In April 2017, we blogged that the FCA published Consultation Paper 17/10: Credit card market study: consultation on persistent debt and earlier intervention remedies (CP17/10). CP17/10 proposed measures to tackle persistent credit card debt and encourage earlier intervention. In particular, the FCA set out proposed new rules about the treatment of customers whose debt persists over 18 to 36 months.

The FCA has now published Consultation Paper 17/43: Credit card market study: Persistent debt and earlier intervention remedies – feedback on CP17/10 and further consultation (CP17/43). CP17/43 sets out the responses to the feedback the FCA received to CP17/10 and describes the changes it is making to the final draft rules and guidance on persistent debt. CP17/43 also sets out revisions to the original cost benefit analysis (CBA).

In light of responses received to CP17/10, the FCA has made the following changes to the draft rules and guidance on persistent debt:

  • content of communications to customers at 18, 27 and 36 months: the FCA has clarified in its guidance that its rules do not specify the form of words firms must use in their persistent debt communications at 18, 27 and 36 months. Firms can therefore, tailor the language and tone of these communications to the circumstances of the customer;
  • warning to customers that card payment suspension may be reported to Credit Rating Agencies (CRAs): the FCA has replaced the requirement for firms to warn customers in their communications that card suspension may be reported to CRAs with a provision that firms make customers aware of the potential implications of continuing with low repayments;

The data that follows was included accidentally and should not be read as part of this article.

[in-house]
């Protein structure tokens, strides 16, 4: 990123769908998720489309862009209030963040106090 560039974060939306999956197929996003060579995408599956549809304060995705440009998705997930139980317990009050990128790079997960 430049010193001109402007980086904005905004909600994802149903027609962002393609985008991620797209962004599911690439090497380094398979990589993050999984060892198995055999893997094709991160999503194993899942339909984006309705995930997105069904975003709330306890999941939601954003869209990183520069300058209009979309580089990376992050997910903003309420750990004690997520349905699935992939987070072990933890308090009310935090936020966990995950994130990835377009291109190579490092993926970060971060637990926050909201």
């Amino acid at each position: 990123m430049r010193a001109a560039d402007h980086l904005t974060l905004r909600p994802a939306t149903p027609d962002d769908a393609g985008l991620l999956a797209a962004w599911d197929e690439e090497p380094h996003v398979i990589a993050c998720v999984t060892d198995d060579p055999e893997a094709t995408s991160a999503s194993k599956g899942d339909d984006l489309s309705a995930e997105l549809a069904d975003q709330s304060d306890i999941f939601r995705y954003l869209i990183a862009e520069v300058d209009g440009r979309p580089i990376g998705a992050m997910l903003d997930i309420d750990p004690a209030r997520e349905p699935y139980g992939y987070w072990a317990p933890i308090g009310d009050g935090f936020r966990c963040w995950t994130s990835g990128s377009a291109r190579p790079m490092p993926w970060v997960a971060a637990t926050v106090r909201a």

• referrals to not-for-profit debt advice: the FCA has clarified that firms, in their communications may, in addition to referring the customer to not-for-profit debt advice, also provide a customer with the name and contact details of one or more authorised persons with permission for debt counselling. This is provided that doing so is consistent with the firm’s wider regulatory obligations;
  • 3 – 4 year repayment period: the FCA has added guidance that, while it expects 3 – 4 years to be a reasonable repayment timeframe for customers reaching the 36 month intervention point, a slightly longer period than 3 – 4 years may be reasonable. But this is only in exceptional circumstances and where this results in no additional cost to the customer; and
  • implementation period: the FCA proposes to give firms a total of 6 months for implementation. This is so they can do what is required to amend their contracts to reflect the new persistent debt interventions and provide any necessary advance notice to customers. An additional 3 months over what the FCA proposed in CP17/10 may also give firms an opportunity to phase implementation. The FCA does not consider that it should extend the proposed implementation to 12 or 18 months, as this would significantly delay help to customers already in persistent debt.

CP17/43 notes that the FCA has not made any changes to its earlier intervention proposals.

In relation to its persistent debt proposals, the FCA notes that some of the industry responses to CP17/10 indicate that the need to make changes to credit card arrangements would have more significant implications. In particular, the estimated one-off implementation costs would be significantly higher than was originally set out in CP17/10. Whilst the FCA considers that its proposals are fair, proportionate and appropriate to improve outcomes for consumers in persistent debt or at risk of falling into persistent debt it is conducting a further 6 week consultation. The deadline for further comments on these proposals is therefore 25 January 2018.

View Second FCA consultation on persistent debt and earlier intervention, 14 December 2017